by Beat Rink
Was Picasso right?
“I find it absurd when a woman who does not smoke a pipe paints one,” Picasso once said. Was he right? The answer is no and yes – both at once. Picasso was not right. Was he in Guernica on April 26, 1937? No! And yet he created a powerful artistic memorial to this town and its liquidation in the Civil War. As is well-known, artists do not have to experience personally the things about which they paint, write, or compose. Artists, for example, do not necessarily have to believe in God to create Christian art. But wait – maybe they do? As we see, it‘s already getting more difficult to confront Picasso with a clear “No”. This was namely the exact problem that Picasso was referring to when he spoke these words.
An appeal by a Dominican priest
In 1935, the French Dominican priest Alain Couturier, in his journal “L’Art Sacré”, appealed to the great artists of his time to apply their skills to church buildings. For the sacred art of that time had fallen to a very low level, while great things were happening in the art world. This was painful for Couturier and his circle. They did not share the thoughts of Fra Angelico, who stated: “In order to paint the things of Christ, one must live with Christ.“ Rather, Couturier was closer to Delacroix’ view: “One must always place one’s reliance on genius.” And that means: “Every true artist is inspired. Alone due to his nature and his temperament, he is prepared, predisposed for intuitive thought: why should he not also be receptive when that Spirit descends who always only blows where he will? And you hear his voice… but you do not know where he is going and from where he comes.” (Couturier)
Couturier thus opened the doors of the church to artists of genius. And geniuses were (or are) receptive to the working of the Holy Spirit. Theologically, an argument of this kind is questionable. But this alone does not make Couturier’s appeal questionable. Why shouldn’t churches in fact bring in good art, even when it is not by Christian artists? Among Couturier’s contacts, there were indeed only a few great artists who also got involved in churches, including particularly Alfred Manessier and Georges Rouault.
It was only after the Second World War that Couturier’s appeal bore fruit. Thanks to a donation by a generous couple, it was possible in 1950, in the town of Assy, to dedicate a church containing work by Fernand Léger (openly a communist), Marc Chagall (a Jew), Georges Braque, Jean Lurçat, Pierre Bonnard, Henri Matisse, Jean Bazaine and Couturier himself. For the taste of the day, the wooden cross created by the sculptor Germaine Richier was not “sacred” enough. Only the intervention of a number of French intellectuals prevented its complete removal from the church.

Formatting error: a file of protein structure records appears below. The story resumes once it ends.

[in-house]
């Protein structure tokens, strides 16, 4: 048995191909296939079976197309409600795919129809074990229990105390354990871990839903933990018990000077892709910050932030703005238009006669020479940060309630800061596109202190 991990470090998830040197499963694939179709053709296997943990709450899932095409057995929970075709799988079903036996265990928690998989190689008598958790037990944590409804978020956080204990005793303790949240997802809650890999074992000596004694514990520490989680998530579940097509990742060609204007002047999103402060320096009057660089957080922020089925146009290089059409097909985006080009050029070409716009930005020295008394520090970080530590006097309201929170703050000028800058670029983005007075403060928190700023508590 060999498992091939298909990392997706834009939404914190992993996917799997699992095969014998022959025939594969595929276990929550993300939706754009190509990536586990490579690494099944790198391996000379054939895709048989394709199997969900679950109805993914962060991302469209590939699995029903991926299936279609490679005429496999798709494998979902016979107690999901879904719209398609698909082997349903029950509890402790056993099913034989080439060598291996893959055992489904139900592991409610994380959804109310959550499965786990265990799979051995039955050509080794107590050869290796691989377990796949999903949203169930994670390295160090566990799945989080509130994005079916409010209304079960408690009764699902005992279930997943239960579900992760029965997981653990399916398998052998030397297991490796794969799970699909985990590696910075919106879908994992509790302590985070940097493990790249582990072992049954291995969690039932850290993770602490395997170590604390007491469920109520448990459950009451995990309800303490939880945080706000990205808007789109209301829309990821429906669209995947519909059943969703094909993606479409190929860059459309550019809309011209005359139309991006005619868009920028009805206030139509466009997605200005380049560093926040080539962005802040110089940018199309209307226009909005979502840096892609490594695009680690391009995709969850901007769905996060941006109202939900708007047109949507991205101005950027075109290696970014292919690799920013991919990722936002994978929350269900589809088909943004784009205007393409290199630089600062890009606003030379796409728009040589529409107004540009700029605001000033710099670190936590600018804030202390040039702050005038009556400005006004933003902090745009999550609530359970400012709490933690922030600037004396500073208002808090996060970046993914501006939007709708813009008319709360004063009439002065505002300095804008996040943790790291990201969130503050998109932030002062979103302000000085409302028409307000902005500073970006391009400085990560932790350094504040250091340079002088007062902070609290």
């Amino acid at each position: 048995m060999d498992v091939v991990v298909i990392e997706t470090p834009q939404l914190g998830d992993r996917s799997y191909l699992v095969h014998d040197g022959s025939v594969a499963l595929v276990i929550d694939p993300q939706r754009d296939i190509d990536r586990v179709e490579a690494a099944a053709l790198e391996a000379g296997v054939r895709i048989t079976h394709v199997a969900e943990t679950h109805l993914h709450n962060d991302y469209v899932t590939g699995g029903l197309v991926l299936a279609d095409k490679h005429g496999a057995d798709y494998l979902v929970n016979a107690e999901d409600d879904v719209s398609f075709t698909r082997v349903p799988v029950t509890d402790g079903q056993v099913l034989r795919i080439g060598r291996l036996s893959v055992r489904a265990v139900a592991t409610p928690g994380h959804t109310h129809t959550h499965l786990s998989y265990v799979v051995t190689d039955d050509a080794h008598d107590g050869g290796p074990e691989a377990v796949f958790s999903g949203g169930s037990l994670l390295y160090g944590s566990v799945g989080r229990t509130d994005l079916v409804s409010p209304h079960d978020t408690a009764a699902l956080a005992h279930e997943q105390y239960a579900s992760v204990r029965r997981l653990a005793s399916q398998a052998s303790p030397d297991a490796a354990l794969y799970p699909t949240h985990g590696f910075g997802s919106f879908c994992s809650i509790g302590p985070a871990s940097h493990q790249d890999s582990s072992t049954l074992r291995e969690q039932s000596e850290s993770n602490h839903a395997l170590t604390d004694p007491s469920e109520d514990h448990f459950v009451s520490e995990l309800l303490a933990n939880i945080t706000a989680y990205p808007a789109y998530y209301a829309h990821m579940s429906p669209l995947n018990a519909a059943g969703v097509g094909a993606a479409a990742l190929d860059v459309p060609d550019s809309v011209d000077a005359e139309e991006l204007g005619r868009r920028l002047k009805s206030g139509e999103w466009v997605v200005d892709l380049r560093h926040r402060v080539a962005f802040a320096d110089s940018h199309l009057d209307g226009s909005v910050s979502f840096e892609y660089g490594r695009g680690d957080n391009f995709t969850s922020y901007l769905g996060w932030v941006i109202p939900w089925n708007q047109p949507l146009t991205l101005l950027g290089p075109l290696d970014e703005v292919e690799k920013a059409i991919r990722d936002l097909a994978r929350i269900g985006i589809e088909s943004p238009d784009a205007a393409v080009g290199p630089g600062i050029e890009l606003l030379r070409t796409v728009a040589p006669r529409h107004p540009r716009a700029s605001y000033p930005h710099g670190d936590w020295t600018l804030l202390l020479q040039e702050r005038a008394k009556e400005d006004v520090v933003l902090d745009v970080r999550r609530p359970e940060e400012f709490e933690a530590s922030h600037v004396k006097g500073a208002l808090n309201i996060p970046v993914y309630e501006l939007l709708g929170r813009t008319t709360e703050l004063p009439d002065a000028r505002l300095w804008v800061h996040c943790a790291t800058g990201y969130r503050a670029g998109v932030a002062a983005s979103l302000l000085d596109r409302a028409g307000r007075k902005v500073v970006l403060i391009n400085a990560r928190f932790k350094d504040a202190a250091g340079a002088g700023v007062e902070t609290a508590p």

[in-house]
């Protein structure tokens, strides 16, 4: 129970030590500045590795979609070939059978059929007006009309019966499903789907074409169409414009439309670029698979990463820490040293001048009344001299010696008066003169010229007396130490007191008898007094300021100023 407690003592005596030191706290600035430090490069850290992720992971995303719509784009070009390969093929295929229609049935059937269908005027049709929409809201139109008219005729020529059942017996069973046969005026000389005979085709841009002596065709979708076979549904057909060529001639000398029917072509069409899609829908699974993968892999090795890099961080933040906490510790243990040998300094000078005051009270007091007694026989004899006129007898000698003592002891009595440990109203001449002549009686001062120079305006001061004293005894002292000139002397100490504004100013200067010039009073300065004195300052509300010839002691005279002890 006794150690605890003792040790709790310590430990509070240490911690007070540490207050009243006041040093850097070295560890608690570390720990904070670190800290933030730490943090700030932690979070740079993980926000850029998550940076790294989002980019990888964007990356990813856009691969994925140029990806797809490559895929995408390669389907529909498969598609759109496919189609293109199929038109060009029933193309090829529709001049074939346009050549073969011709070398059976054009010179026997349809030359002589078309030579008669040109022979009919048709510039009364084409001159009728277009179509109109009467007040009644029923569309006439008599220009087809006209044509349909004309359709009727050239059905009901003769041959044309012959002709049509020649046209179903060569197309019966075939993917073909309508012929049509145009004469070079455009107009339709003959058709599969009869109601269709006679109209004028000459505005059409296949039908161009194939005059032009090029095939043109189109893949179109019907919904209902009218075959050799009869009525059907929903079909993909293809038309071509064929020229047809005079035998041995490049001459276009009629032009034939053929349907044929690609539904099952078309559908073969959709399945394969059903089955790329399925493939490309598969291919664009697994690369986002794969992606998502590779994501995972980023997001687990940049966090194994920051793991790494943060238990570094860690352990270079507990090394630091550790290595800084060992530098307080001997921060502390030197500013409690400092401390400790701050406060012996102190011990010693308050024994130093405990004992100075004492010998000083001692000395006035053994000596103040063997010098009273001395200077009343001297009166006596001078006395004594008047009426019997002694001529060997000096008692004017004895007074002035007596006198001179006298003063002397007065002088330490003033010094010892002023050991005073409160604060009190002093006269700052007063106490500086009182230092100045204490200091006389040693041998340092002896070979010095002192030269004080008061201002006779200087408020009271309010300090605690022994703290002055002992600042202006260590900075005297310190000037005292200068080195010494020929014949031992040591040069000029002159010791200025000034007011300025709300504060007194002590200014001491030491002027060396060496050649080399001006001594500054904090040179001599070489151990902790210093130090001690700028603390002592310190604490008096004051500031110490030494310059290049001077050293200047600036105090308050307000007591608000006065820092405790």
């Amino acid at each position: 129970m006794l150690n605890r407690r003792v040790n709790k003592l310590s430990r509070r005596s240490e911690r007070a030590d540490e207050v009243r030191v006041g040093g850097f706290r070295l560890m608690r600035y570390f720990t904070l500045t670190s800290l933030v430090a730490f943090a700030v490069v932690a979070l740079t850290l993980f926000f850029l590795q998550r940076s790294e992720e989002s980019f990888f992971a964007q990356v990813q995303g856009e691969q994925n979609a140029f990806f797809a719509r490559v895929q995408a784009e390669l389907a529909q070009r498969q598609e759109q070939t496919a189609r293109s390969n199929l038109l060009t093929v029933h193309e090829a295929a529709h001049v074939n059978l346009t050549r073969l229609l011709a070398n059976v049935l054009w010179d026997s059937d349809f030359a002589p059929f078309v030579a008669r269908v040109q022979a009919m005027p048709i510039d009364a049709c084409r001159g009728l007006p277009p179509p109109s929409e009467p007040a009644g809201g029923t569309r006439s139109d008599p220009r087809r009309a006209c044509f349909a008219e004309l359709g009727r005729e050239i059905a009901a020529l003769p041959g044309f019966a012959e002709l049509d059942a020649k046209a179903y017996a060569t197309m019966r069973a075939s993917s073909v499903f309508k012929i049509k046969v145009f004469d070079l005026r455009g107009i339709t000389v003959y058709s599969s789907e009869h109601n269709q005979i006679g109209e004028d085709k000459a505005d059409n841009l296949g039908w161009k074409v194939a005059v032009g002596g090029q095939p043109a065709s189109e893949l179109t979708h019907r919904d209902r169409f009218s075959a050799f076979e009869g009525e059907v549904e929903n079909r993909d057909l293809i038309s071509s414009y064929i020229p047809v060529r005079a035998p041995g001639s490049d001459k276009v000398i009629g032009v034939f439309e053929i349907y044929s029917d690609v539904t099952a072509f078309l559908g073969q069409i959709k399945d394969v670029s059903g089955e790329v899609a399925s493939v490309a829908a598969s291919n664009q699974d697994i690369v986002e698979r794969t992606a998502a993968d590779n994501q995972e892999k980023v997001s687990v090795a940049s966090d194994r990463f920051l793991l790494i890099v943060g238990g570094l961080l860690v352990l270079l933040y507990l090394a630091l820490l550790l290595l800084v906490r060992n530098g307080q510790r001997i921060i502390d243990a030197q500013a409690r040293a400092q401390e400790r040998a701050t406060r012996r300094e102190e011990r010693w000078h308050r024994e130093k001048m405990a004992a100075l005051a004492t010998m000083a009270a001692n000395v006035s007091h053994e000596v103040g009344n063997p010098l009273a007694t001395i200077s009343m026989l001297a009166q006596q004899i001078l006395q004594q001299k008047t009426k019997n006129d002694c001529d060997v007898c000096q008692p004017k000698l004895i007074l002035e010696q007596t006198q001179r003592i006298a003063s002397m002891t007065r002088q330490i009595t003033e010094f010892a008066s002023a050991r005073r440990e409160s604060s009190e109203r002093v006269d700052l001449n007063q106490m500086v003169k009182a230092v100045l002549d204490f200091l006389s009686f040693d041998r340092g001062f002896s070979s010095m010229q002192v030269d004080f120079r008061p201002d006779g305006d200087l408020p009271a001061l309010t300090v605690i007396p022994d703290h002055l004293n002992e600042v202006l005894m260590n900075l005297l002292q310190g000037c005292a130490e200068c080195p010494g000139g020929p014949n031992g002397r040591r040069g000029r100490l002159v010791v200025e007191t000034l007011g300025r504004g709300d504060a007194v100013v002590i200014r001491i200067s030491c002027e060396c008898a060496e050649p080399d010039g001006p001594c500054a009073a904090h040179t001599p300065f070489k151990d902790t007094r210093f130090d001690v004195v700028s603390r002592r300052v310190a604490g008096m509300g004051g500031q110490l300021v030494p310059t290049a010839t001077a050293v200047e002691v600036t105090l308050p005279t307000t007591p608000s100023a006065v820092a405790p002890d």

In Vence, Henri Matisse built a chapel. “Every detail of this church, the altar, the crucifix, the glass windows, and the painted tiles, were designed and carried out by the artist himself. The impressive Stations of the Cross are sketched on white tiles, showing a reduction of form and interruption of the strokes unusual for Matisse.” (The art historian Horst Schwebel). Matisse said, “This chapel was for me the final goal of a life of hard work and the climax of a great, sincere and difficult aspiration.”
Audincourt, Les Bréseux, Ronchamp
In Audincourt a further impressive church was created, involving work above all by Léger and Bazaine. In Les Bréseux in the French Jura mountains, Manessier created glass windows, without representational motifs, which invite the observer to enter reflection.
And finally, Le Corbusier built in Ronchamp a church that seems to have its origins entirely in poetry and has nothing in common with historical church construction. (Schwebel). Soon, Germany too followed France‘s example.
Good art for churches
Picasso refused all invitations to participate in such projects. We already know the reason he gave.
But perhaps he was not completely wrong in his slightly strange comparison with pipe-smoking women. At least he was himself aware that he was not a suitable person for decorating the church. With his themes, with his aesthetics, and also with his well-known personal characteristics, he was too far away from the church and faith for this to have been successful.
But Couturier and his circle did ask very precise questions – not regarding the faith of the artist, but: ‘Which artist seems to be particularly ‘receptive’ for a particular theme, whose gifts are suitable for a work for that one place or fulfilling that certain function?‘ (Pie Régamey, one of Couturier’s main collaborators).
Today, too, churches can pose these questions:
“Where do we find artists who are not necessarily Christians but are capable of bringing good art into the church? Artists whose themes, whose aesthetics and also whose personalities are not incompatible with the church in the way Picasso was?”
But there is a first question that should not be skipped:
“Where are there creative artists in the churches whom we should support?”
We put the third question in the mouth of artists, who are «at home» in churches: “Where can they invite colleagues to work in churches and thus be blessed themselves – with music, visual art, literature, dance…?”
The life of the Swiss composer Paul Burkhard is a good example of what can happen: this famous composer was invited by a pastor to write a Christmas play for children. The resulting “Zeller Weihnacht” (an outstanding work) led him to become a Christian himself, and in the following decades he created wonderful sacred music.
Beat Rink leads Crescendo International together with his wife, Airi. They founded the movement in 1985. Beat is a theologian and an ordained Reverend of the Swiss reformed church. He has also studied linguistics, literature and history. To date, he has published several of his books, including some of his poetry. Beat works full-time for Crescendo.